“Credibility” is not everything but it’s not nothing either

by James Fearon on September 7, 2013 · 6 comments

in International Relations,International Security,Presidency,War

In the deluge of blogospheric commentary on the administration’s massive Syria problem, you see a lot of extreme positions on the question of whether it is important to use force to uphold Obama’s or the US’s “credibility.”  Advocates of intervention (who are relatively few) often argue that this is a critical consideration (eg, Walter Russell Mead, or John Kerry).  Opponents argue that maintaining credibility is in general a crazy reason to use military force (eg, Andrew Sullivan, Conor Friedersdorf, Jim Manzi, Stephen Walt, among many others).  Maybe it’s boring to say, but both extreme positions are wrong.  Credibility, or following through on previous diplomatic commitments, should clearly not be the only consideration but neither should it be completely disregarded.

If a prior commitment or threat implies that, the way things play out, you would have to take an action that is incredibly costly and not at all in your current interest, then, fine, take the hit and don’t do it.  No one will infer that you are no longer willing to fight for anything that’s important to you.  At worst you will face more challenges than you otherwise would have on some foreign policy margin.

But neither does the position that credibility should be completely irrelevant in a decision to use force make much sense.  I’m struck by how often advocates for this position in effect lay down the following two Diplomatic Commandments for US presidents:

1)  Never make a commitment to use force (set a red line) that you aren’t willing to actually follow through on.

2)  Never fight a war or carry out a military action just for the sake of credibility.  Use force only if it is in your national interest, all things considered, at the time of decision.

If you think about it, there is a pretty strong tension between these two commandments, because (2) implies that any prior public commitments you make are essentially meaningless—you are going to use force according to whether it makes sense at the moment, regardless of what you said in the past.  So what would the point be of making public statements concerning what you might be willing to use force over?  How would doing so convey any real information beyond what other states could already surmise based on behavior or a strategic calculation of your interests?  Do you really want to say that leaders should never try to indicate what they might view as an important interest that they might be willing to use force over when this isn’t already 100% clear?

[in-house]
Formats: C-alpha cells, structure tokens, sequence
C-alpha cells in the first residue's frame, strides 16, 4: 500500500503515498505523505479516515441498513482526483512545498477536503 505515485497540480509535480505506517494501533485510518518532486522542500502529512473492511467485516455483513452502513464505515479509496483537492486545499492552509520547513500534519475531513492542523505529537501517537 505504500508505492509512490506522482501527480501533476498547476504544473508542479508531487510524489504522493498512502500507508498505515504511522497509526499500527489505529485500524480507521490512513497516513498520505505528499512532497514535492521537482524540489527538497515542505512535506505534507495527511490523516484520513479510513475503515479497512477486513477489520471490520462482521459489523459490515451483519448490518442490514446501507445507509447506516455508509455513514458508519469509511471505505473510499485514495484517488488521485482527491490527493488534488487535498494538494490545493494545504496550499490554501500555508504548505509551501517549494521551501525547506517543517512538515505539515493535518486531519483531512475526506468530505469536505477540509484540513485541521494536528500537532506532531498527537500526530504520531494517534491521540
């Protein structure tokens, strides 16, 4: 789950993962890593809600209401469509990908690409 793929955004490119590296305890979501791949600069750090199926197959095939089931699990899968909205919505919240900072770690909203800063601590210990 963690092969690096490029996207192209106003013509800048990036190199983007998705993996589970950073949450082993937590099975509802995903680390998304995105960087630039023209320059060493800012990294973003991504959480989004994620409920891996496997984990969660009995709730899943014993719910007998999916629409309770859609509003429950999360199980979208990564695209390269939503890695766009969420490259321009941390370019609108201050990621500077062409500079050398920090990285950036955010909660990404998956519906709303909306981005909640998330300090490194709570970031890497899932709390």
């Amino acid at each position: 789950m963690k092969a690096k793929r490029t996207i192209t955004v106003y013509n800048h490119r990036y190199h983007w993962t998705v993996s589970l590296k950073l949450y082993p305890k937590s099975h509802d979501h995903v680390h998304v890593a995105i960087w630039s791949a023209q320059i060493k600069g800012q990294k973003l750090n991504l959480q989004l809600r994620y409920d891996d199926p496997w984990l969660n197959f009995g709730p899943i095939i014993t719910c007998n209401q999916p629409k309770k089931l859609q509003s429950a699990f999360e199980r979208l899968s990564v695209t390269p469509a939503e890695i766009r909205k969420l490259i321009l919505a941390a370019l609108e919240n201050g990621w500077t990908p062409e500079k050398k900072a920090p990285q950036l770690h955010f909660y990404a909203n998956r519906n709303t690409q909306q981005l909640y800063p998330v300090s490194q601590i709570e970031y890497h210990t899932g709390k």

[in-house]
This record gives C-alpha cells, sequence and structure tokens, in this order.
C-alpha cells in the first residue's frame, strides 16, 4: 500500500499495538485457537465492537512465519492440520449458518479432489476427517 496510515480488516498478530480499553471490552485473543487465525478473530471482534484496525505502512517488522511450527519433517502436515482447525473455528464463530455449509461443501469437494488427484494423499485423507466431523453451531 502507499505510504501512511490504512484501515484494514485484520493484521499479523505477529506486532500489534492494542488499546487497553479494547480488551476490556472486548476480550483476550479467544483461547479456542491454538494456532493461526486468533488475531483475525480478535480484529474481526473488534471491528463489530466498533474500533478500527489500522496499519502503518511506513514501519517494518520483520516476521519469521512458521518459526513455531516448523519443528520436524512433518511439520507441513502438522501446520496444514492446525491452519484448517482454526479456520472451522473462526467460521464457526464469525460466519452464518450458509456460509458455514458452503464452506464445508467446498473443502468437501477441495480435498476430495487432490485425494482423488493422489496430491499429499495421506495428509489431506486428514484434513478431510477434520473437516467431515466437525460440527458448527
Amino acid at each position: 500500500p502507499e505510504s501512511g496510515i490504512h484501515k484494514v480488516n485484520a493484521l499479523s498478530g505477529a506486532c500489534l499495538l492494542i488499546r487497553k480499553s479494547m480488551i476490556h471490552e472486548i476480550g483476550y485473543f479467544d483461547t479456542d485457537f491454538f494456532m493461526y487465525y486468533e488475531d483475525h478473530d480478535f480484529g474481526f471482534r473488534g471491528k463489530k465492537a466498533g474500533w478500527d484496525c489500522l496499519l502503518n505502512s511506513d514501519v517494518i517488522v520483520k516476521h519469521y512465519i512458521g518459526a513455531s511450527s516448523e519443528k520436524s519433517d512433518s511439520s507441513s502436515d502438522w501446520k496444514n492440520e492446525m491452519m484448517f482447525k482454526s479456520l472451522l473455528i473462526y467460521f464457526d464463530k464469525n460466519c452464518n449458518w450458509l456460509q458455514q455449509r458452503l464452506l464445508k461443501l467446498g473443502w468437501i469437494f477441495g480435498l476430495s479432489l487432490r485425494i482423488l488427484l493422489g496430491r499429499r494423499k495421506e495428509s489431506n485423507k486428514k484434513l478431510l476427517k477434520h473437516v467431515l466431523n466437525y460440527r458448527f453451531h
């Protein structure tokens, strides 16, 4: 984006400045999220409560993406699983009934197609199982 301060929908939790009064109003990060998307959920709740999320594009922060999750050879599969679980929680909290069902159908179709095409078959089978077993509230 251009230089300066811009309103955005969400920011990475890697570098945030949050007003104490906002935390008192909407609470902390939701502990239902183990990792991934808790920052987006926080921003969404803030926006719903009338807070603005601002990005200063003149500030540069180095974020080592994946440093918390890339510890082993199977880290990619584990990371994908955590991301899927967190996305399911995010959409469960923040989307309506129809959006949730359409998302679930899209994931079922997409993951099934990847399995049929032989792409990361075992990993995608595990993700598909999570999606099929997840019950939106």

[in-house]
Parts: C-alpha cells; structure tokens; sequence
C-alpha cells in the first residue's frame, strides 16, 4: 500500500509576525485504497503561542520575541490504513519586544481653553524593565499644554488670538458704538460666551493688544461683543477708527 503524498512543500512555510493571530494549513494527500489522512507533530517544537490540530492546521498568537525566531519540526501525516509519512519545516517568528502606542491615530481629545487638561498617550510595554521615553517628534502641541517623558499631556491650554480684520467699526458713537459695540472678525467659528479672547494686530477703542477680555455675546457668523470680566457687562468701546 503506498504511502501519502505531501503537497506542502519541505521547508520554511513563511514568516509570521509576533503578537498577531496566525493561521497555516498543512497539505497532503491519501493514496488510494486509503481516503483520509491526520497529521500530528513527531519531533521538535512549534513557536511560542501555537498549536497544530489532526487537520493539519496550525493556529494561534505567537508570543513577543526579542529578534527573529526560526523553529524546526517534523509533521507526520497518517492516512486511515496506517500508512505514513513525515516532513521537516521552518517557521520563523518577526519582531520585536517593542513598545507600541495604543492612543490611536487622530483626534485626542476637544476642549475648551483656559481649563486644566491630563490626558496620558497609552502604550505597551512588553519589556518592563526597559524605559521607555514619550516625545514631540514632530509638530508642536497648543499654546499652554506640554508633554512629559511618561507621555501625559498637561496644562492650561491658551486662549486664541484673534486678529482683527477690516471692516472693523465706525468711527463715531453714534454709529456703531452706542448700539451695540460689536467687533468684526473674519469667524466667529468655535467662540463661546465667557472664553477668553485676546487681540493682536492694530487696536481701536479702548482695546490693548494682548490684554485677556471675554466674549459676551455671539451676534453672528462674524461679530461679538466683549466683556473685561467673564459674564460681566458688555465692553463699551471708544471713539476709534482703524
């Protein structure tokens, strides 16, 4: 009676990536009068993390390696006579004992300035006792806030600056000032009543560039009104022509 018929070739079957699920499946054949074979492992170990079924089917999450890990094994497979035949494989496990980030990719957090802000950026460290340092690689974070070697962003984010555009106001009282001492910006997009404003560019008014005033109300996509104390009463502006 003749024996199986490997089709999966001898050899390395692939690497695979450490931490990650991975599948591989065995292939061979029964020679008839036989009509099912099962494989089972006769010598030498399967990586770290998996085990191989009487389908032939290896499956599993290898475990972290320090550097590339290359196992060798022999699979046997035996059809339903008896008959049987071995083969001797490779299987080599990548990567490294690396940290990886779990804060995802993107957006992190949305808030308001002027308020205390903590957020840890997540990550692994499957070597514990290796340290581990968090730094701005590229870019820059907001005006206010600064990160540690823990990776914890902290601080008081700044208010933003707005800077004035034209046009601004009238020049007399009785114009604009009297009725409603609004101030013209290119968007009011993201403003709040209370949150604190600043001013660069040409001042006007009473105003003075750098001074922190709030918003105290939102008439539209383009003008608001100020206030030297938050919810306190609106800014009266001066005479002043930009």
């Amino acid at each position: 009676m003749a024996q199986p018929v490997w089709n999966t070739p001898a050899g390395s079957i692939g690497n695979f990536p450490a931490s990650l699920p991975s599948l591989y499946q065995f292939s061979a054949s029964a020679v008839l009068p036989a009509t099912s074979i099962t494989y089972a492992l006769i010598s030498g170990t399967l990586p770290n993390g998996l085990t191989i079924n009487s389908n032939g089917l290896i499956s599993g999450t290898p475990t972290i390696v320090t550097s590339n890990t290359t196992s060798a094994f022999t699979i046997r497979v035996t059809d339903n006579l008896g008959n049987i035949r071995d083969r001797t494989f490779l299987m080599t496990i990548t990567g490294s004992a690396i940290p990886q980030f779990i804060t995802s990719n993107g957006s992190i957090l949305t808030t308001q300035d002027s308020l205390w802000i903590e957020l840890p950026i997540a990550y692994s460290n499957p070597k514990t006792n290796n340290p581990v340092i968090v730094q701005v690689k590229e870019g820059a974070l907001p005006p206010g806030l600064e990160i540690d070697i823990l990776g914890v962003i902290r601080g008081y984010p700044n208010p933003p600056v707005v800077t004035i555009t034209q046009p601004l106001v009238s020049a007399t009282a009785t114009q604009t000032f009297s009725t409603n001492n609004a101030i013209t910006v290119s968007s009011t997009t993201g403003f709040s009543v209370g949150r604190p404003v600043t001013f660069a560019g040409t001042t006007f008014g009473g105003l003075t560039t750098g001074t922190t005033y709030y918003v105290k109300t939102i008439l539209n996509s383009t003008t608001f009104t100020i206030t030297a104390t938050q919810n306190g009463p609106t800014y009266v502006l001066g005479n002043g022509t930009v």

States certainly want to be able to communicate credibly on the question of what they would use force over, and on average it is probably a good thing—in terms of avoiding unnecessary conflicts—if they can.  But there is an inevitable downside.  The cost of credible communication is that there is sometimes a cost for not following through, and that cost can be a consideration inclining a leadership towards using force when they otherwise wouldn’t have.

I’m drawing here on arguments about what the IR literature usually calls “audience costs,” which are domestic political costs a leader may pay for escalating an international dispute, or for making implicit or explicit threats, and then backing down or not following through.  Having the ability to generate such costs can be a good thing for state, as they enable a leader to communicate more clearly in dangerous situations.  But they inevitably come with a risk of a downside, which the Obama administration is now experiencing.

A couple of recent articles have argued that case evidence for the existence of audience costs is slight.  At least in the case of Snyder and Borghard (gated), I think this was based mainly on the mistaken belief that if the public supports a leader for not going to war (or otherwise backing off), this means there weren’t audience costs created by the leader’s escalation or threats.  Instead, the relevant question to ask is whether the leader would have preferred not escalating or making the threat to begin with to having done so and then later backed down.  In this example, does Obama regret the “red line” statements?  Probably yes, but even if not, isn’t it obvious that he has already paid some domestic political price for not doing anything on chemical weapons use in Syria earlier this year, and will all the more so if he doesn’t follow through now?  I’m not saying that in this case he should follow through for the sake of credibility and reputation, just that lambasting presidents for taking credibility or domestic audience costs into account in deciding what to do is neither realistic or nor necessarily good council as a general principle.

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